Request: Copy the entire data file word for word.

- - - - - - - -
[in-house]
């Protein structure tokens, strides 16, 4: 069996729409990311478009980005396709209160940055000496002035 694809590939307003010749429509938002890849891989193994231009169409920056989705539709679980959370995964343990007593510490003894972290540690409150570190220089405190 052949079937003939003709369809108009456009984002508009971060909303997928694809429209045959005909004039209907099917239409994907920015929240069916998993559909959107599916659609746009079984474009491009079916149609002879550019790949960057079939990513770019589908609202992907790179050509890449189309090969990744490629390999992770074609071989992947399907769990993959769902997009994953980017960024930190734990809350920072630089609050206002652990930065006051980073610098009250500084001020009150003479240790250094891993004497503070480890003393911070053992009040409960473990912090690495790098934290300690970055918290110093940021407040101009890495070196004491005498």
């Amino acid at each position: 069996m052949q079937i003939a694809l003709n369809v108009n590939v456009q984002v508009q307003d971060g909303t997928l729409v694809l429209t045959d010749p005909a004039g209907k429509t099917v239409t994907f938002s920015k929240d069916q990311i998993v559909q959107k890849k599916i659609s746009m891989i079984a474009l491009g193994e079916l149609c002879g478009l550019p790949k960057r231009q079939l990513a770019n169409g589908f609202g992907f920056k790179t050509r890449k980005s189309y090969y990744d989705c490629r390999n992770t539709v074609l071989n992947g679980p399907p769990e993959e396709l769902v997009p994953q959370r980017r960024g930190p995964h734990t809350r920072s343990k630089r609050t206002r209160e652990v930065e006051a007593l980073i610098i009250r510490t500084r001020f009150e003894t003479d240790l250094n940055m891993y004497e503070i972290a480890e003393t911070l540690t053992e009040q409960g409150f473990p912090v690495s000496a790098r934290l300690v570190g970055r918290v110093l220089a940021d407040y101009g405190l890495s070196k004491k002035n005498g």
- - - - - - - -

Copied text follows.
[in-house]
């Protein structure tokens, strides 16, 4: 069996729409990311478009980005396709209160940055000496002035 694809590939307003010749429509938002890849891989193994231009169409920056989705539709679980959370995964343990007593510490003894972290540690409150570190220089405190 052949079937003939003709369809108009456009984002508009971060909303997928694809429209045959005909004039209907099917239409994907920015929240069916998993559909959107599916659609746009079984474009491009079916149609002879550019790949960057079939990513770019589908609202992907790179050509890449189309090969990744490629390999992770074609071989992947399907769990993959769902997009994953980017960024930190734990809350920072630089609050206002652990930065006051980073610098009250500084001020009150003479240790250094891993004497503070480890003393911070053992009040409960473990912090690495790098934290300690970055918290110093940021407040101009890495070196004491005498």
């Amino acid at each position: 069996m052949q079937i003939a694809l003709n369809v108009n590939v456009q984002v508009q307003d971060g909303t997928l729409v694809l429209t045959d010749p005909a004039g209907k429509t099917v239409t994907f938002s920015k929240d069916q990311i998993v559909q959107k890849k599916i659609s746009m891989i079984a474009l491009g193994e079916l149609c002879g478009l550019p790949k960057r231009q079939l990513a770019n169409g589908f609202g992907f920056k790179t050509r890449k980005s189309y090969y990744d989705c490629r390999n992770t539709v074609l071989n992947g679980p399907p769990e993959e396709l769902v997009p994953q959370r980017r960024g930190p995964h734990t809350r920072s343990k630089r609050t206002r209160e652990v930065e006051a007593l980073i610098i009250r510490t500084r001020f009150e003894t003479d240790l250094n940055m891993y004497e503070i972290a480890e003393t911070l540690t053992e009040q409960g409150f473990p912090v690495s000496a790098r934290l300690v570190g970055r918290v110093l220089a940021d407040y101009g405190l890495s070196k004491k002035n005498g």